The Zeego Tales: A Conflicting Gift

The Zeego Tales: A Conflicting Gift
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I saw one of my middle school teachers the other day. Two decades have passed since I was in her religion class. She saw Zeego, my service dog, as he curiously sniffed around the occupational therapy clinic where my friend Will works.

“Ooooh! He’s beautiful!” she exclaimed. I explained how well-behaved and intelligent Zeego is and how great it is to have him.

“You are so lucky,” she said.

I cringe at that word. Can someone who requires a service dog be lucky? Asking that feels ungrateful.

I looked down at Zeego, golden specks shining on his white labrador coat. His glossy brown eyes stared into mine and I smiled. I am grateful beyond words to have him in my life.

I also dream of a day when I no longer require a service dog and when I will have to choose whether to keep my buddy Zeego or allow him to be of service to someone in greater need. I can feel gratitude and frustration at the same time. I can acknowledge the beauty of having Zeego, and also pine for a time when I don’t require a service dog.

Living in that contradiction is nothing new for people with a rare condition, such as Friedreich’s ataxia (FA). We can acknowledge the gifts we’ve received because of FA (in my case, an awesome job, a begrudging sense of persistence, and Zeego).

At the same time, FA is horrible. It has sapped my abilities and independence and — most unforgivably — has caused the deaths of many others around the world. I fight to see this genetic defect eradicated.

Can we sincerely appreciate the effects of something in our lives while at the same time want to get rid of it?

I think so. Television host and comedian Stephen Colbert once said in an interview, “It’s that I love the thing that I most wish had not happened.” He was speaking about the deaths of his father and two of his brothers in a plane crash when he was a child. He says that he’s learned to acknowledge, appreciate, and even love the changes to his character that were caused by that grief. But he still wishes that the event hadn’t happened.

It’s possible to feel conflicting emotions.

***

My junior high class was in session. The overhead fan creaked as its blades spun, and the exhausted window unit air conditioner bellowed. We had to raise our voices to be heard.

My classmates read aloud from our religion textbook: “There’s a time to weep, and a time to laugh; a time to mourn, and a time to dance ...” It was after lunch, and I struggled to keep my eyes open.

“So what it’s saying in Ecclesiastes, is that after you go through a period of suffering, you will be rewarded with a period of joy,” said our fiery teacher, pacing the classroom while trying to rouse her drowsy class. “Makes sense, right?” She slammed her hands down on a sleeping boy’s desk. He was startled but quickly nodded.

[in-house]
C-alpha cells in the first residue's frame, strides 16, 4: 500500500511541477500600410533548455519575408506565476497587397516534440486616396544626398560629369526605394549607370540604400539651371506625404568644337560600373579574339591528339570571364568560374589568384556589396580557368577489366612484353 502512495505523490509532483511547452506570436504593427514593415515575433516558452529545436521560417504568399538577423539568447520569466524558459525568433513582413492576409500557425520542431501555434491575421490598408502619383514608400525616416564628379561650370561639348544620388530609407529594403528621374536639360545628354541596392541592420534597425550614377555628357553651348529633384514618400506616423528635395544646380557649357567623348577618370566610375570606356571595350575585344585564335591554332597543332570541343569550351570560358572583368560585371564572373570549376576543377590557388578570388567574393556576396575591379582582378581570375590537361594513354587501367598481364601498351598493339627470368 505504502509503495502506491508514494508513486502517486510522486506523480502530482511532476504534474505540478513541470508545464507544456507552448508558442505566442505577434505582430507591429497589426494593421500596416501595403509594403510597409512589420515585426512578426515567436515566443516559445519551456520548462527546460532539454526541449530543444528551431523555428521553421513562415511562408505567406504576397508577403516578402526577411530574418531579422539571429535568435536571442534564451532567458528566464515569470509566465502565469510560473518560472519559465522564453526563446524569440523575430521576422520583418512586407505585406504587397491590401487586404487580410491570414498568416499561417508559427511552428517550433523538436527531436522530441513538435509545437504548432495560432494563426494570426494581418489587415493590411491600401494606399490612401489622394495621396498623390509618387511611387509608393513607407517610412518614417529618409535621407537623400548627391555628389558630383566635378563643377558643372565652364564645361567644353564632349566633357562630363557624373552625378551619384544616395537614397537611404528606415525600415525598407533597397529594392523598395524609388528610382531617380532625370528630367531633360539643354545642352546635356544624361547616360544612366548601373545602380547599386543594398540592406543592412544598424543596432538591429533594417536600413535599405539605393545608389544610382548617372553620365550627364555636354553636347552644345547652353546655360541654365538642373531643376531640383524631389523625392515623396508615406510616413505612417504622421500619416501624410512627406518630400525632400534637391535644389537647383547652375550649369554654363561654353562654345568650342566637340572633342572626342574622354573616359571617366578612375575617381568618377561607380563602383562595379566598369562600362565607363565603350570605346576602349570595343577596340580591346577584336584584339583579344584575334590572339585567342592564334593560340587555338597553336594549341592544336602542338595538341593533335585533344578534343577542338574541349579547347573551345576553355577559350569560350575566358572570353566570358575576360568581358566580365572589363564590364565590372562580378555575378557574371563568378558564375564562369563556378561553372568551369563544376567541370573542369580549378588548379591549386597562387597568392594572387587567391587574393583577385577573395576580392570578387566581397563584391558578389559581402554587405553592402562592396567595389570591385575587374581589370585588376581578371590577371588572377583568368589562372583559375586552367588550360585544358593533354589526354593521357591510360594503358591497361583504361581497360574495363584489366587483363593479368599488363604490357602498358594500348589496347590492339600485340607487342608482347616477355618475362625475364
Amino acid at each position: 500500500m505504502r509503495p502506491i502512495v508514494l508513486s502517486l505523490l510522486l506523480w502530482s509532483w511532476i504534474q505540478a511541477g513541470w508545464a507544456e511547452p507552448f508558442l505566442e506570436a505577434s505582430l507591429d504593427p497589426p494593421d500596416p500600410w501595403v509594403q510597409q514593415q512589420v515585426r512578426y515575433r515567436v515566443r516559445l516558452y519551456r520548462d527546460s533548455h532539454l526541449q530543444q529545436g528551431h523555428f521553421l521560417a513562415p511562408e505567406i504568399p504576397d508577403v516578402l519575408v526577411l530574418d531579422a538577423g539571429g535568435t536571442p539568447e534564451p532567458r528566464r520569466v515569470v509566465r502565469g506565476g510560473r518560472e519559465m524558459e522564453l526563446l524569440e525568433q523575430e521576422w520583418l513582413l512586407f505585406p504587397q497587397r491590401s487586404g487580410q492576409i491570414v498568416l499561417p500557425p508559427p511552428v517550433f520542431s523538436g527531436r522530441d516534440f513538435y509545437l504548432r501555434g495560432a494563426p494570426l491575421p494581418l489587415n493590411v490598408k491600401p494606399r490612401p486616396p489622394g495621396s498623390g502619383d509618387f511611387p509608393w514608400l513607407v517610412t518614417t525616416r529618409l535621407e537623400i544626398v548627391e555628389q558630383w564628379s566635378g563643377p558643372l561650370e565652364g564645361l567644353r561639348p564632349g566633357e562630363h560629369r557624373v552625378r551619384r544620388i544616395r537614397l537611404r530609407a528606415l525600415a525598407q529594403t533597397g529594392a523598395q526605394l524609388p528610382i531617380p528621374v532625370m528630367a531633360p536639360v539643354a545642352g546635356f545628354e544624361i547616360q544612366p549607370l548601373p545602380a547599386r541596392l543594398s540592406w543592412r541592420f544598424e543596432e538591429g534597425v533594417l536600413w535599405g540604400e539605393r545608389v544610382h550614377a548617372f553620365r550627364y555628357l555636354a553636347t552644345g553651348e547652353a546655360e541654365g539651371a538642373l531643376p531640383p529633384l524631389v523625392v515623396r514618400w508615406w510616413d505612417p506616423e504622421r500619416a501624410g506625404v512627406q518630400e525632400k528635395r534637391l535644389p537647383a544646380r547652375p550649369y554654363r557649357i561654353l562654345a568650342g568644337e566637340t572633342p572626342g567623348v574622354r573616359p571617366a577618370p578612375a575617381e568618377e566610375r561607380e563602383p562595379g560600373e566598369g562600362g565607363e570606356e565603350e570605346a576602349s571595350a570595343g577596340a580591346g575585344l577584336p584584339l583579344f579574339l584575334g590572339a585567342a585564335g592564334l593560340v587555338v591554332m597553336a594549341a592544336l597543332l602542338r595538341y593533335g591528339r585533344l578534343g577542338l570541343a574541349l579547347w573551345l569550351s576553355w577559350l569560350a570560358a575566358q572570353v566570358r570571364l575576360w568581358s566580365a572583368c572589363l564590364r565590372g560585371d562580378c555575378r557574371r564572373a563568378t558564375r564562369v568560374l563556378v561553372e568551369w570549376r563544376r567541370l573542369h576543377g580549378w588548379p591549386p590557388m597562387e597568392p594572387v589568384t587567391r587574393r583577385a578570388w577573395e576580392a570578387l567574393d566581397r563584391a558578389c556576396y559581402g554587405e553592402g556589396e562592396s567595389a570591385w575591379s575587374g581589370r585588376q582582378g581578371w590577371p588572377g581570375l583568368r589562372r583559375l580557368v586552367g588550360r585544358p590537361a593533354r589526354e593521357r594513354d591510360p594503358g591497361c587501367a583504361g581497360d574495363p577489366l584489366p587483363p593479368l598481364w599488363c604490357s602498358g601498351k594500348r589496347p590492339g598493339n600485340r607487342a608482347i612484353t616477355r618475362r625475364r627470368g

“Well, maybe it’s not that easy,” our teacher went on. “One time, I was late for a flight. I rushed to the airport, and when I arrived at my gate, I saw through the window that my plane was still there. I was relieved. But when I asked to be let on the plane, the lady at the desk said that the door was closed and there was nothing they could do. I was furious. I thought that if the plane was still there and I had a ticket, why wouldn’t they let me on?” 

Our teacher stood at the front of the class and looked at us. “That plane crashed.”

She paused for dramatic effect. “Even though I am relieved and so thankful that I wasn’t on that flight,” she continued, “I still to this day get aggravated if I am late and they won’t let me on an airplane. So is it possible to feel both thankful and aggravated at the same time?”

The class was silent for a while. “I don’t think so,” said a sixth-grade know-it-all (probably me). “I think you felt annoyed, then suddenly switched and felt thankful. I think those are two separate times. I don’t think you can feel both at once.”

She sighed. “Maybe you’ll understand when you’re older.”

***

I struggled on an exercise table, high-fiving Will while trying to stay balanced. I kept falling to the side, saying, “I’m sorry.”

“Stop apologizing,” he ordered.

“I know I shouldn’t,” I said. “It’s just frustrating. This should be easy.”

My downcast eyes locked on Zeego’s looking up at me in droopy admiration.

“Love you, buddy,” I whispered to him.

I think I understand now.

***

Friedreich’s Ataxia News is strictly a news and information website about the disease. It does not provide medical advice, diagnosis, or treatment. This content is not intended to be a substitute for professional medical advice, diagnosis, or treatment. Always seek the advice of your physician or another qualified health provider with any questions you may have regarding a medical condition. Never disregard professional medical advice or delay in seeking it because of something you have read on this website.

Matt Lafleur was diagnosed with Friedreich’s ataxia at age 11. He has a bachelor’s degree in English and a master’s in mental health counseling.
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Matt Lafleur was diagnosed with Friedreich’s ataxia at age 11. He has a bachelor’s degree in English and a master’s in mental health counseling.
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